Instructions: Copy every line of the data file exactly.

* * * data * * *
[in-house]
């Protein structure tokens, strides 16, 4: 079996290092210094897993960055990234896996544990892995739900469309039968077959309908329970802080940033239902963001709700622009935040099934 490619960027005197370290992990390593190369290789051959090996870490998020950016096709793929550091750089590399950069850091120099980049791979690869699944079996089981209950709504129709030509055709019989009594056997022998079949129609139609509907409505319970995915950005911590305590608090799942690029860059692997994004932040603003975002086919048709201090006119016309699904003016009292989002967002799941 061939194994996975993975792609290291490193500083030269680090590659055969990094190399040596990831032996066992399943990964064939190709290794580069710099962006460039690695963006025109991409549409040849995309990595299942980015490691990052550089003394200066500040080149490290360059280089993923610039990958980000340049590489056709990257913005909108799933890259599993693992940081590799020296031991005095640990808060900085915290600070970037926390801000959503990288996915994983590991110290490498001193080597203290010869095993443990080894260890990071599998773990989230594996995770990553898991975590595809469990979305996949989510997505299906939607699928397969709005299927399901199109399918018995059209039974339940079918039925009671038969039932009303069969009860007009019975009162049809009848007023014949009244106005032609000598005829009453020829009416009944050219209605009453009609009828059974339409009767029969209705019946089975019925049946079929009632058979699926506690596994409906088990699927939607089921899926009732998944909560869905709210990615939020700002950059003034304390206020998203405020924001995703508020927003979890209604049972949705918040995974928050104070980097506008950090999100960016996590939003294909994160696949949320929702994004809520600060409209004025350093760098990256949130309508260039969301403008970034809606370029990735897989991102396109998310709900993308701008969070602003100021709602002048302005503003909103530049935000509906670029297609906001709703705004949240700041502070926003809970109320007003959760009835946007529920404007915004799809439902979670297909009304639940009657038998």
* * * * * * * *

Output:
[in-house]
């Protein structure tokens, strides 16, 4: 079996290092210094897993960055990234896996544990892995739900469309039968077959309908329970802080940033239902963001709700622009935040099934 490619960027005197370290992990390593190369290789051959090996870490998020950016096709793929550091750089590399950069850091120099980049791979690869699944079996089981209950709504129709030509055709019989009594056997022998079949129609139609509907409505319970995915950005911590305590608090799942690029860059692997994004932040603003975002086919048709201090006119016309699904003016009292989002967002799941 061939194994996975993975792609290291490193500083030269680090590659055969990094190399040596990831032996066992399943990964064939190709290794580069710099962006460039690695963006025109991409549409040849995309990595299942980015490691990052550089003394200066500040080149490290360059280089993923610039990958980000340049590489056709990257913005909108799933890259599993693992940081590799020296031991005095640990808060900085915290600070970037926390801000959503990288996915994983590991110290490498001193080597203290010869095993443990080894260890990071599998773990989230594996995770990553898991975590595809469990979305996949989510997505299906939607699928397969709005299927399901199109399918018995059209039974339940079918039925009671038969039932009303069969009860007009019975009162049809009848007023014949009244106005032609000598005829009453020829009416009944050219209605009453009609009828059974339409009767029969209705019946089975019925049946079929009632058979699926506690596994409906088990699927939607089921899926009732998944909560869905709210990615939020700002950059003034304390206020998203405020924001995703508020927003979890209604049972949705918040995974928050104070980097506008950090999100960016996590939003294909994160696949949320929702994004809520600060409209004025350093760098990256949130309508260039969301403008970034809606370029990735897989991102396109998310709900993308701008969070602003100021709602002048302005503003909103530049935000509906670029297609906001709703705004949240700041502070926003809970109320007003959760009835946007529920404007915004799809439902979670297909009304639940009657038998």